Monday, February 3, 2014

Haynesville Outlook: Petrohawk - "Preserving Value" Rather than Creating Value

Over the next couple of weeks as time permits, I'm going to do a series of "outlook" posts to summarize the current and projected Haynesville activity for the major and minor producers in the play.  I will aggregate smaller, less active guys into a single post, while others will get their own, starting with Petrohawk.  (I know Petrohawk was acquired by BHP Billiton, but I'll continue calling them Petrohawk for now, if only because I don't like holding down the shift button that much.)

Petrohawk ended 2013 with four Haynesville rigs, two in DeSoto and two in Red River.  Since the company has holdings across the Haynesville Play, it tends to drill all over the place, but I suspect 2014 will see the 'Hawk drilling in a more concentrated area, as shown on the graphic below.

The darker green indicates the areas where HK believes it will recover the highest amounts of gas per well, and it's centered on the "four corners" of S Caddo, NW Red River, S Bossier and NE DeSoto.  The darkest green indicates greater than 10 Bcf per well.  As of last week the company moved its rigs to southern Caddo (two) and Bossier (two).

While the company's drilling activity might be more concentrated I would not expect its activity level to increase markedly in the coming year, as the parent company still feels the sting of the Petrohawk acquisition and has continued to rein back its dry gas drilling program in favor of the ever popular liquids.  As a result, Petrohawk is expecting to incur significant cash charges in terminating rigs (~$100 million) and not meeting gas pipeline commitments (~$170 million - mostly in the Haynesville) in 2014 and 2015.

It's a curious thing when a company would rather lose $270 million in cash rather than invest the capital necessary to actually make a profit (and not lose the $270 MM).  I'm not sitting in BHP Command Central, but that seems to be a short-sighted move designed to look good on a glossy investor presentation and not one designed to drive value.  Perhaps one reason for this decision is the accounting treatment for the loss.  It is likely the $270 million will be treated as a one time expense and get shoved "below the line," thus not impacting operating profit.  In particular, the $170 million related to Haynesville midstream obligations likely will be lumped in with the treatment of the sale of Petrohawk's interest in the midstream assets to Kinder Morgan.  But lest we forget, this is a cash expense, not just an accounting charge.  Sure, BHP can improve its "low cost position," but it is still wasting a quarter billion dollars in cash.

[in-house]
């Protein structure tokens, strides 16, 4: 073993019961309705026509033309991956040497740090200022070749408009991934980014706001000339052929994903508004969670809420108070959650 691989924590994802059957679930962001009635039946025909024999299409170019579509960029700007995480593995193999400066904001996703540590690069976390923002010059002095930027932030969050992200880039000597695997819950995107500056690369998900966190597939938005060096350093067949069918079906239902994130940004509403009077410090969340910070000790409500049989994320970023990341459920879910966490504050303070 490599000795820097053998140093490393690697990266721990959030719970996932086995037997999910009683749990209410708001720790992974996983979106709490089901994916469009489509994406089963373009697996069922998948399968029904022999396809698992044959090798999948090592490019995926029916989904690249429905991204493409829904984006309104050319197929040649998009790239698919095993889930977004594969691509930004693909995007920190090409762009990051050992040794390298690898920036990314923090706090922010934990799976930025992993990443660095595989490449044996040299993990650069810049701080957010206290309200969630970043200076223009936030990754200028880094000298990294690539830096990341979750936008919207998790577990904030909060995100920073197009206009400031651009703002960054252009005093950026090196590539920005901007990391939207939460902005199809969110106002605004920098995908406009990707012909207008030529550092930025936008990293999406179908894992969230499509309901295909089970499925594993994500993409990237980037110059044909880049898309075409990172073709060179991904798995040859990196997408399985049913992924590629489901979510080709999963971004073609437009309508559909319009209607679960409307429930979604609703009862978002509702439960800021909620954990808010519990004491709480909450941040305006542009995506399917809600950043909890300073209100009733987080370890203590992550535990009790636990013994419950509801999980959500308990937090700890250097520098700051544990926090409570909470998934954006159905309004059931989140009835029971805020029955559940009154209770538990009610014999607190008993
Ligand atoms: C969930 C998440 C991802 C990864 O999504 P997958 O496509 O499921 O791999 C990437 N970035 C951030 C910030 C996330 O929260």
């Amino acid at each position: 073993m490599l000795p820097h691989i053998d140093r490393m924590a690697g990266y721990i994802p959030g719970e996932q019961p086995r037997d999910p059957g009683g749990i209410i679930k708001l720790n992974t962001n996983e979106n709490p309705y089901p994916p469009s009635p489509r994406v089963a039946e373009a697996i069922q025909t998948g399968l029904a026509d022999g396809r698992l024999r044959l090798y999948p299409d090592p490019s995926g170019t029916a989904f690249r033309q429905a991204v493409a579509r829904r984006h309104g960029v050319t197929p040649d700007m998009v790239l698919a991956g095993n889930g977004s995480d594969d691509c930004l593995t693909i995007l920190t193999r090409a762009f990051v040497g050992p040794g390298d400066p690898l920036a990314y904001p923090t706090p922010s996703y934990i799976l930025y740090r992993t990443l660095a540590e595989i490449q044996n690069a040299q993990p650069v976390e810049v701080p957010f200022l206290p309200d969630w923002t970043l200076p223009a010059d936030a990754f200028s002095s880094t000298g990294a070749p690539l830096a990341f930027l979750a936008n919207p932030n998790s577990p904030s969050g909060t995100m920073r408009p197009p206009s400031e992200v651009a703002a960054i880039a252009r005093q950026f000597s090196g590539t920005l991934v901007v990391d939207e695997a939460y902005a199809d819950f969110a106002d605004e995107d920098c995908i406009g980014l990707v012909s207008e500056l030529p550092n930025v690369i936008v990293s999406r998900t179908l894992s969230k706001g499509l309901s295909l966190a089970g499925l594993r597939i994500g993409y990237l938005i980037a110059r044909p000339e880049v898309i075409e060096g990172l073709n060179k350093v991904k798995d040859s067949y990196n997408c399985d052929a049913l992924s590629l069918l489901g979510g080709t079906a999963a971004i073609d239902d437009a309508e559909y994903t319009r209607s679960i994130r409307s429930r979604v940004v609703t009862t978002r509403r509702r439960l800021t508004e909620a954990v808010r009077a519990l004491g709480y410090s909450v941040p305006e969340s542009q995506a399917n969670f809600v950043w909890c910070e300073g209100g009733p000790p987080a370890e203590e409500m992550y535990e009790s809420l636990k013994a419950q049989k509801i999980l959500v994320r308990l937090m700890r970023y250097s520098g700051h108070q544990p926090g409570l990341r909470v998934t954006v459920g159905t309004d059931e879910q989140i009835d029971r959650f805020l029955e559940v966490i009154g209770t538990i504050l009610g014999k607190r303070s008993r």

One hope for the Haynesville is BHP's promise that its shale program "will be continually optimised for value."  I read that as the company will chase the best marginal returns.  In its investor literature, below, BHP cites Haynesville wells as averaging 30% post-tax IRRs based on September 2013 pricing (average price = $3.61/MMBtu).  Given that prices over the past 30 days have averaged $4.67, that's $1.06/MMBtu falling straight to the bottom line as pure profit.  That's got to juice the returns.

While it is unlikely Petrohawk will reorient its drilling program to chase what is likely to be a temporary boost, the company is positioned with leases and infrastructure to "dial up" its Haynesville drilling presence short term to take advantage of higher gas prices. But will it?  So far, it's not looking that way.  Over the past four months, Petrohawk has filed for a small handful of permits, but there is not enough there to imply an increase in drilling activity.  For now it looks like BHP will continue to "preserve the value" of its shale assets by not drilling them.


Anonymous said...

I don't understand the $100m on terminating rigs. Can't they find other locations (with liquids) for them, were the rigs Haynesville specific?
In regards to the loss on gas pipeline commitments, I wonder if royalty owners will find their transportation charges increased if the $170m charge falls to that bucket and Petrohawk shares the pain.


Robert Hutchinson said...

In terms of the pipeline charges, either the royalty owners or the shareholders will feel the pain.

I haven't looked too deeply into the rig charge item, but some of the Haynesville equipment is fairly unique. That's not to say that an overpowered rig can't handle another play. Sounds like one of those bad "accounting-driven decisions" to me or just a case where BHP is cutting the capex budget with a cleaver.


Anonymous said...

30% rate of return at those prices? Only in this industry will you see companies jumping ship on a 30% IRR opportunity already in place.


Anonymous said...

It's actually a 440 million charge, as far as I can see, as the 170 million is per annum in 14 and 15.